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Camlin Fine Sciences: Canvas to Chemicals ✏️

Updated: Oct 27, 2023

No matter how old you are, you must have used a Camlin pencil at some point. But did you know that this household name doesn’t just make stationery?


In fact, Camlin started as a company producing ink powders and tablets, back in 1931. It later, in 1947 diversified into art materials and stationery products, becoming a household name in India. Not leaving its chemical manufacturing roots though, it later got into the production of fine chemicals - mainly antioxidants. Yes, quite unrelated to stationery.


But it could barely replicate the success it received in stationery for its chemicals. Camlin Fine Sciences, the company Camlin demerged from itself and separately listed in 2015 couldn’t really make money for its shareholders till 2020.


In fact, between 2017 and 2018, the stock had halved as Camlin Fine Sciences struggled with losses. But it sketched its way back up from the red, and in just 5 years, has managed to turn things around.


From a loss of Rs. 24 crore in FY18, Camlin Fine Sciences has come a long way, making a Rs. 40 crore profit in FY23. And while the steps it has taken have brought it back to the surface, they also act as a foundation for sustained growth in years to come.


Rising from the ashes

The key problem for Camlin Fine Sciences, which resulted in its losses was the meteoric rise in the price of Phenol. The key raw material for Phenol is benzene, which reached an all-time high, sending the prices of Phenol sky-high.


Why is Phenol important? Well, it’s the starting point for all of these products that Camlin Fine Sciences makes. Its primary offerings include shelf life solutions (preservatives), performance chemicals (antioxidants), and aroma ingredients (flavours and essence) - all of which are made from Phenol.


The company procures Phenol, splits it into two products Hydroquinone and Catechol, and then processes these two products to make a variety of products, which have several uses, mainly in food and pharmaceuticals.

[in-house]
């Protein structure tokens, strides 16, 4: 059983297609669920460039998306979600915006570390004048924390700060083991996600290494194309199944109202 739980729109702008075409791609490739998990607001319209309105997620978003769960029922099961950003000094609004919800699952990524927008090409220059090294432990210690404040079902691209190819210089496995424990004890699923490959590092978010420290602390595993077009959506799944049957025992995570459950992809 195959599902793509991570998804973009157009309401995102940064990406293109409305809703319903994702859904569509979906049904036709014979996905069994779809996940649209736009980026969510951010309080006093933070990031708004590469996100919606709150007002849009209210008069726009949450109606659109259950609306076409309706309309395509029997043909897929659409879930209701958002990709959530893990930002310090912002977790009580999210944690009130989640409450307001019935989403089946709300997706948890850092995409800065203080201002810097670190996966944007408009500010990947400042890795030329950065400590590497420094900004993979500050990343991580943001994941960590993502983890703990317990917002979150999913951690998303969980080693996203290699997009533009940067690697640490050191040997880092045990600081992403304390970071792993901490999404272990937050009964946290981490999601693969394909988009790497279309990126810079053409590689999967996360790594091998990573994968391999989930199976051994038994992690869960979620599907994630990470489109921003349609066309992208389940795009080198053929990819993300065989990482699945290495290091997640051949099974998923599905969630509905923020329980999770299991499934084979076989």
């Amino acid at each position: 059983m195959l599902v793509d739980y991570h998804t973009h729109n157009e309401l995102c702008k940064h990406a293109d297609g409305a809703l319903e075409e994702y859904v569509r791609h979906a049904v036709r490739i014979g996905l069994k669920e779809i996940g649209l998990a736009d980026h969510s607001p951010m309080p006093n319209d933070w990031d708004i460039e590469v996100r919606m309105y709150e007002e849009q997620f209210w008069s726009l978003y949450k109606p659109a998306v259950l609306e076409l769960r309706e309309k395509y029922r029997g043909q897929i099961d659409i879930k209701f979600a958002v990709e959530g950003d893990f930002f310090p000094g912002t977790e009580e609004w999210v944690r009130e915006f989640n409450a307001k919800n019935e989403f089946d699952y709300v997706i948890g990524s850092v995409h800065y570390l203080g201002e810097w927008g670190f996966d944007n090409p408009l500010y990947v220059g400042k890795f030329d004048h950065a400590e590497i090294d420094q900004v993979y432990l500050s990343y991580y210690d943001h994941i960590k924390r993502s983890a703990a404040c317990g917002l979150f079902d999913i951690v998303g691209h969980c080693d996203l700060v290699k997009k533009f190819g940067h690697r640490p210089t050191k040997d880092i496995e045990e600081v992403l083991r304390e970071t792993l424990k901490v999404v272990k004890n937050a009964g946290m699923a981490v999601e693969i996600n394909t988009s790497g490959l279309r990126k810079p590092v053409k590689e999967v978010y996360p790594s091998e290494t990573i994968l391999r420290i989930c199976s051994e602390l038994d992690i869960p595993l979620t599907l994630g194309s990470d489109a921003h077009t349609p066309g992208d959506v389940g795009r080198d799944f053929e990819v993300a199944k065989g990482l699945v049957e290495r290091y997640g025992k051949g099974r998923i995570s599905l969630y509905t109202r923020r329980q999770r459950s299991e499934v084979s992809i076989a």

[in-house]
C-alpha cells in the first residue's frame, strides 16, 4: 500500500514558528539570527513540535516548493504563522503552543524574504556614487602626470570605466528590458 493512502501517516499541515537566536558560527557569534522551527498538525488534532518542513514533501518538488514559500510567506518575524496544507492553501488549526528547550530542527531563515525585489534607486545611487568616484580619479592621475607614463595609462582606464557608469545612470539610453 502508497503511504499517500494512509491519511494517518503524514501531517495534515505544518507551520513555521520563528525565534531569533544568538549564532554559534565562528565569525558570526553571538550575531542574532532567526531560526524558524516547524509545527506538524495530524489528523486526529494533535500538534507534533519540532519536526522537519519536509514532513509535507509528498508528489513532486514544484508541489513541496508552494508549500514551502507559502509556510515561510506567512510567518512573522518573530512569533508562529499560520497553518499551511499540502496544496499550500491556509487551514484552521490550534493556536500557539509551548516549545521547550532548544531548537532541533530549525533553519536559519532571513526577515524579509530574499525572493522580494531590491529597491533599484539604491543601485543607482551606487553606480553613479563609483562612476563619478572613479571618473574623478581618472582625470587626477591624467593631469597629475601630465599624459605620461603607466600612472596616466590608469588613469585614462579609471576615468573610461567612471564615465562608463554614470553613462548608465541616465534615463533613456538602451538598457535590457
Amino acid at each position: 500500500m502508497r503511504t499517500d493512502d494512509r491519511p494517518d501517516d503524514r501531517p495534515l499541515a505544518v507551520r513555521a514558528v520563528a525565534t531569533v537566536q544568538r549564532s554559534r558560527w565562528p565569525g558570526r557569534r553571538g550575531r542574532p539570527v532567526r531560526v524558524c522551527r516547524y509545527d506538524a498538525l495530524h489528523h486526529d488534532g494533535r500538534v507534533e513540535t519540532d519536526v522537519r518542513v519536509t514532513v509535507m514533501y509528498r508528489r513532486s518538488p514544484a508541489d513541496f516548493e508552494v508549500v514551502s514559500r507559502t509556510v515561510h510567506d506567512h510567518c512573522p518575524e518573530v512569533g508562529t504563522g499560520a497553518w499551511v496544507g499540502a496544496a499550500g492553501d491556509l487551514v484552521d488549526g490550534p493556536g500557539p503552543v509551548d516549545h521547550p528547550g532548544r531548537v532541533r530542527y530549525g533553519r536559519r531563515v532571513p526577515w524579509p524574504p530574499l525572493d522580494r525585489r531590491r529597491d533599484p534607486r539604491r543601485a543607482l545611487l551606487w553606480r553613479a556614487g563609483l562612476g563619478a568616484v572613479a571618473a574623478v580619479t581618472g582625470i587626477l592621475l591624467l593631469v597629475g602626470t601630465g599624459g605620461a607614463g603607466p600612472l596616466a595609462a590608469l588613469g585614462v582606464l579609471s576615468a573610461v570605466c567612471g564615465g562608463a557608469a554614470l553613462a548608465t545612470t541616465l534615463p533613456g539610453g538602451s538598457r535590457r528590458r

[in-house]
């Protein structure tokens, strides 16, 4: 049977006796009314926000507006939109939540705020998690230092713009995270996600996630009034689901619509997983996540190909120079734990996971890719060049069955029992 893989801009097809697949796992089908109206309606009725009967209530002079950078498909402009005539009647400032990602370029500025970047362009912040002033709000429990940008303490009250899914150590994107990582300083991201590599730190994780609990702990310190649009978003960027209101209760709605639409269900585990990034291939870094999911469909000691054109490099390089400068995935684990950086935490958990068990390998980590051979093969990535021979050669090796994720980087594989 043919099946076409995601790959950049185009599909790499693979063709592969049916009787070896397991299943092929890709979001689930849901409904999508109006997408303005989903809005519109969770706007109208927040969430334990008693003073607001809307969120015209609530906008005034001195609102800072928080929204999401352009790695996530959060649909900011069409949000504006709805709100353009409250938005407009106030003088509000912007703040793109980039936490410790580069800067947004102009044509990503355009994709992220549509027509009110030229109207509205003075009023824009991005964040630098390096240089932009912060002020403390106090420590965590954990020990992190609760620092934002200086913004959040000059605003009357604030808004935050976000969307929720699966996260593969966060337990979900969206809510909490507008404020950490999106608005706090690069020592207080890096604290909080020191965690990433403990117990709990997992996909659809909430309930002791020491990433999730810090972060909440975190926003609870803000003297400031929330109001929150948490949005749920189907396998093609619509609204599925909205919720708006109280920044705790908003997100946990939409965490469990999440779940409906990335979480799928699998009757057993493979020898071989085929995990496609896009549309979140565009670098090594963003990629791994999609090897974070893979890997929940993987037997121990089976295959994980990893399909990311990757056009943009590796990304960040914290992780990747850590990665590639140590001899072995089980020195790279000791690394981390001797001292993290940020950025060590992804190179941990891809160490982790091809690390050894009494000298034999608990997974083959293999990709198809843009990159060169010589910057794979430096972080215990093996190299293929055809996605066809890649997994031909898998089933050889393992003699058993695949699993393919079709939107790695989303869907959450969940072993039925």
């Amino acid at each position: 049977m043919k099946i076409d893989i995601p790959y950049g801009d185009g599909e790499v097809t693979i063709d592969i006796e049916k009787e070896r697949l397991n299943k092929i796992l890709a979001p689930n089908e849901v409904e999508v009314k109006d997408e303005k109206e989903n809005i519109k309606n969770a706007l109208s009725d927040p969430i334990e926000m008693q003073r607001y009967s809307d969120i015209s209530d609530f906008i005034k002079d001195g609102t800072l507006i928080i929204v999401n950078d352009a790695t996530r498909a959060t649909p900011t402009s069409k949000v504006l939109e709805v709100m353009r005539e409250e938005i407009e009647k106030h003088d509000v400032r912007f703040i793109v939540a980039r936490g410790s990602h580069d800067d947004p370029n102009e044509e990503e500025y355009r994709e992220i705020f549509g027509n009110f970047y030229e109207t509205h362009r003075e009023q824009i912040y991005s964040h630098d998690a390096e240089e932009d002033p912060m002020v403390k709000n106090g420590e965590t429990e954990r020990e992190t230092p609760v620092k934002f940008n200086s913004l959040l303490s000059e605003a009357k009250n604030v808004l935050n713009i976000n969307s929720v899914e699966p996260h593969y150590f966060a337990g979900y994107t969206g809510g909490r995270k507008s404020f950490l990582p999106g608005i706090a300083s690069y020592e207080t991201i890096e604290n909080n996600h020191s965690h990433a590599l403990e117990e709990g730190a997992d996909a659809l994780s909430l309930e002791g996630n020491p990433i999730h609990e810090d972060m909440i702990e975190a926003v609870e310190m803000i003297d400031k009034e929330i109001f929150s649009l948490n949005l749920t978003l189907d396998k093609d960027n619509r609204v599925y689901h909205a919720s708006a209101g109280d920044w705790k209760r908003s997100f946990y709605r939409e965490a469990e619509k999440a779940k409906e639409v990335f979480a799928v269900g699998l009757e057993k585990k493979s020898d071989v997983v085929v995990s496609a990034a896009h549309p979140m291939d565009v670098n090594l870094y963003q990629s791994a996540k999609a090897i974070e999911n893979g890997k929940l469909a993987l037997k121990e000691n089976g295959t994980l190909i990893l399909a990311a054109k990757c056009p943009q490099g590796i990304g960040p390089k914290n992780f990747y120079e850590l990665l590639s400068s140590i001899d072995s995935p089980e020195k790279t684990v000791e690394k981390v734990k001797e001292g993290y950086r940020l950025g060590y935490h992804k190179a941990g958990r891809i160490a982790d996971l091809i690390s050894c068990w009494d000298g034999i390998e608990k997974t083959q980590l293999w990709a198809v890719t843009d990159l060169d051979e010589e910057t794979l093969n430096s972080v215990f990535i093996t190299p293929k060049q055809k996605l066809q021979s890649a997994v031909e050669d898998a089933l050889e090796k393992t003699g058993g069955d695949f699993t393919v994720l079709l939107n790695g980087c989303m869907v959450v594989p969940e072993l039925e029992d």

For example, a majority of the world’s vanilla flavour comes from synthetically made Vanillin, rather than from vanilla pods. Synthetic vanillin is made from Catechol, which Camlin Fine Sciences makes from Phenol.


The rise in Phenol prices back in FY18 resulted in a spike in the cost to produce Hydroquinone and Catechol. Unfortunately, the company couldn't pass on these increased raw material costs to the customers, which further exacerbated the situation, ultimately leading to losses.


There were three ways to tackle the situation, all of which resulted in not just the turnaround from FY18-23, but which also act as a strong foundation for the future.


1. Vertical Integration

The chemical industry is notorious for changes in the prices of raw materials that are used in further production processes. The most common way of reducing this volatility is through vertically integration - which simply means the company starts producing most of its raw materials by itself.


Over the years, organically, and through acquisitions, Camlin Fine Sciences has managed to produce most of its requirements in-house, giving it the ability to control supply and pricing.


💡 Through at least 5 acquisitions and JVs, Camlin Fine Sciences has achieved a high level of integration - from making Catechol and Hydroquinone at the top, to now entering the nutraceuticals market.


2. Down-streaming

However, the vertical integration still leaves Camlin Fine Sciences exposed to the risk emerging from volatility in the price of Phenol. This can be waived to a considerable level through down-streaming - a process where the company increasingly makes derivatives of the raw material, by using complex processes, to make chemicals which have specialised applications.